Each year in Mongolia at least one person dies of the plague, mostly due to consuming such meat, according to the US National Center for Zoonotic Disease.

Gordon Ramsay’s Latest

Cultural appropriation:

So, Asian food. Vindaloo is derived from the Portuguese vin d’alho so how about that for a bit of appropriation. Potatoes anything is of course part of the Colombian exchange. But we’re not talking about that kind of Asian, are we? So, Japanese:

So you can stick that cultural appropriation idea in your toque and fry it with your tempura – actually, a borrowing into Japanese cuisine from Portuguese.

Long serving restaurant people

A piccie project in London:

‘It’s like a family’: the restaurant staff who stay in the same job for decades

Couple of years back was in London, late night, went into “The Grill” just opposite Convent Garden Opera House. Used to work there when I was a student, back in ooooh, 1986? Chatted to the staff a bit and found out that, although he was off that particular night a bloke I’d been working with there was still going. At least 30 years as a waiter in a West End burger and ribs joint. That’s pretty good going….

Can’t see that the place is still there tho’….

Complete Caca, Obvious Faeces

For most people across the world, life is getting better but diets are getting worse.

How can anyone actually be so damn stupid? The current generation is the best fed one there’s been since the invention of agriculture. At least.

Yet there are people who believe this drivel.

Tee Hee

In response, a backlash against palm oil has developed: last April, the supermarket Iceland pledged that it would cut palm oil from all its own-brand foods by the end of 2018. In December, Norway banned imports for biofuel production.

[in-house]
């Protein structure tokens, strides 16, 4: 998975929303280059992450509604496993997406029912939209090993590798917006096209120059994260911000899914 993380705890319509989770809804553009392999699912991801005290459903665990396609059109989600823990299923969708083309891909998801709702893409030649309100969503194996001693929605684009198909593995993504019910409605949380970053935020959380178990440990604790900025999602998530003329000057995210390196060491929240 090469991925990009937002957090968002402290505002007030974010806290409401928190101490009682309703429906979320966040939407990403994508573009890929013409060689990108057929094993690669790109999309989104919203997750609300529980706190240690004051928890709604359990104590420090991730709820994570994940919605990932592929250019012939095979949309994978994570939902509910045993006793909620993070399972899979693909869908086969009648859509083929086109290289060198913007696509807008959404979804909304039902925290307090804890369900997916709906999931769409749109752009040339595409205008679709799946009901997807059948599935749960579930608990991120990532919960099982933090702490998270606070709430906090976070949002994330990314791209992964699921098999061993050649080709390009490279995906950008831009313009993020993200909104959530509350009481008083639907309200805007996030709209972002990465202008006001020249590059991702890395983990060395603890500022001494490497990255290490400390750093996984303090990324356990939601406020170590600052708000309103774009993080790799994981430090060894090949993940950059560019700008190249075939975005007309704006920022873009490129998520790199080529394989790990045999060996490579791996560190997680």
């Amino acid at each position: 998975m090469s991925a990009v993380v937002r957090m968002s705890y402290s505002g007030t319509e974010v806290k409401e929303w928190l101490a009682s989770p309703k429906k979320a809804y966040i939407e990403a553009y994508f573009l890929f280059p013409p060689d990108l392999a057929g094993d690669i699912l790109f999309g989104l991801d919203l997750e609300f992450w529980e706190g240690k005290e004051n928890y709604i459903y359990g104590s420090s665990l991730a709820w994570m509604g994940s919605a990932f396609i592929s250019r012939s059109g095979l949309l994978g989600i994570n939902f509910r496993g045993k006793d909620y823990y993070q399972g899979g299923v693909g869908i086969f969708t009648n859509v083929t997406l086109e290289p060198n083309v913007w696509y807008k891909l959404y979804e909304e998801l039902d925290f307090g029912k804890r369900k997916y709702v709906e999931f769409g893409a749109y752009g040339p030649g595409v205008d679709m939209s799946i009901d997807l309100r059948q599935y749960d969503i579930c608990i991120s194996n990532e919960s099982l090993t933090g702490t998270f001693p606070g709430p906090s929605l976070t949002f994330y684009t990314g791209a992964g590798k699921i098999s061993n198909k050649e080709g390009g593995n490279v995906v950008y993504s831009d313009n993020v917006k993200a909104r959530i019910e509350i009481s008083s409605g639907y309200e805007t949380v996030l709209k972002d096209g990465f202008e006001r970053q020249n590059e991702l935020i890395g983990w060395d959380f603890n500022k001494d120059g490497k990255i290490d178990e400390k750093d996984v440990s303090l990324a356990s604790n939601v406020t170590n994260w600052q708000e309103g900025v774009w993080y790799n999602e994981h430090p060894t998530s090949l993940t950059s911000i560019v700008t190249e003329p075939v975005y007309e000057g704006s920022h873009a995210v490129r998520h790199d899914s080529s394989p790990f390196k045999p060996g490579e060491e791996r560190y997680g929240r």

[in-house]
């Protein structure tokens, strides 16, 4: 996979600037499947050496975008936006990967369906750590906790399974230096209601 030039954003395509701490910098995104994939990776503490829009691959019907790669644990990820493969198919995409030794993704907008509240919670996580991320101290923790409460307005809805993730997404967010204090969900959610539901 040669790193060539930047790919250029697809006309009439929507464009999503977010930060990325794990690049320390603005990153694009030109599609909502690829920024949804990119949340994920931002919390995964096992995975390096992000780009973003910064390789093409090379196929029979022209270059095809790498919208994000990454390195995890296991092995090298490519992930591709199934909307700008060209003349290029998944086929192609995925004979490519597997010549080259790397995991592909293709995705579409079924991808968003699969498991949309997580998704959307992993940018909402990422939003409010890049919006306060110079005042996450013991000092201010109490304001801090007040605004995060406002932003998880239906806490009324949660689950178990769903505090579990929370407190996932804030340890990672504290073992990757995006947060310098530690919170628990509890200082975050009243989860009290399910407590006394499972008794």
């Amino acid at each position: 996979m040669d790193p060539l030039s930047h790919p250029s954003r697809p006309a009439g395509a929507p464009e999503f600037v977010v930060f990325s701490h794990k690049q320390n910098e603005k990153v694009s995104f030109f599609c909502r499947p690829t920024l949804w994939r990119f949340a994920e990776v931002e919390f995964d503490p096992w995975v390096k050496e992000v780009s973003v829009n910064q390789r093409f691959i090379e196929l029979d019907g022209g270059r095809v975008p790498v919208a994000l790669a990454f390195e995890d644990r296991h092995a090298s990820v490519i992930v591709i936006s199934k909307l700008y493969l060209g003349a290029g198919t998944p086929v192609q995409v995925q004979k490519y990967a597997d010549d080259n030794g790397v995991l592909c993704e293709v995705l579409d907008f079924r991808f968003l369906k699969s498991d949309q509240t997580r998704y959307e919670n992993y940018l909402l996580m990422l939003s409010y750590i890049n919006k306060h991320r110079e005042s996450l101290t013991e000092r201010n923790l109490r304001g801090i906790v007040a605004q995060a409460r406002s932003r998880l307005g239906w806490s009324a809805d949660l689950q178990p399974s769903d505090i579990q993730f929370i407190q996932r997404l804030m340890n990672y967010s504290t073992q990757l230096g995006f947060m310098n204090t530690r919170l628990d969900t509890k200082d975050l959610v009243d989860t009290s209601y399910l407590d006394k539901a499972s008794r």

But by the time awareness of palm oil’s impact had spread, it was so deeply embedded in the consumer economy that it now may be too late to remove it. (Tellingly, Iceland found it impossible to fulfill its 2018 pledge. Instead, the company ended up removing its branding from foods containing palm oil rather than removing palm oil from all of its branded foods.)

What lovely virtue signalling.

Well, so they should

NatWest worker told mother all vegans should ‘be punched in the face’

And if you cant reveal your intimate concerns to your own mother than who can you?

NatWest has apologised after a mother was denied a loan during a phone call and after revealing she was a vegan told that they should all “be punched in the face”.

The bank said it had suspended a male call handler, who has worked at one of its southern call centres for between five and six years.

It has admitted the outburst took place and was “wholly inappropriate”.

The mother, who was applying for a loan of £400 for a nutrition course, said she was left shocked and upset when the man went on a rant about vegans during her loan application on January 23.

Ah, That is different. Assume it’s because his bird has stopped giving him steak…..

Is it legal to sell rats for human consumption?

A question. I’m looking for a food that it is entirely legal to sell but which isn’t sold because no one wants to eat the stuff.


Could use different example, sheep’s lungs for example. They are eaten, in haggis, but it’s extremely rare to see them alone – I have done, but 45 years ago. Used to be a specialist offal butcher in Green St in Bath.

But would like an example that would truly make the point. Rats would be good – is it legal to sell them, as long as properly labelled?

The argument, of course – chlorine washed chicken. If people want it then it will be on the shelves, it will sell. If they don’t then it won’t sell and it won’t be offered. So, the only reason to try to ban it – as part of the reason to not have a US trade treaty – is because you know people will want it.

Substitute rats and it makes the point nicely.

The implications of this are rather fun, aren’t they?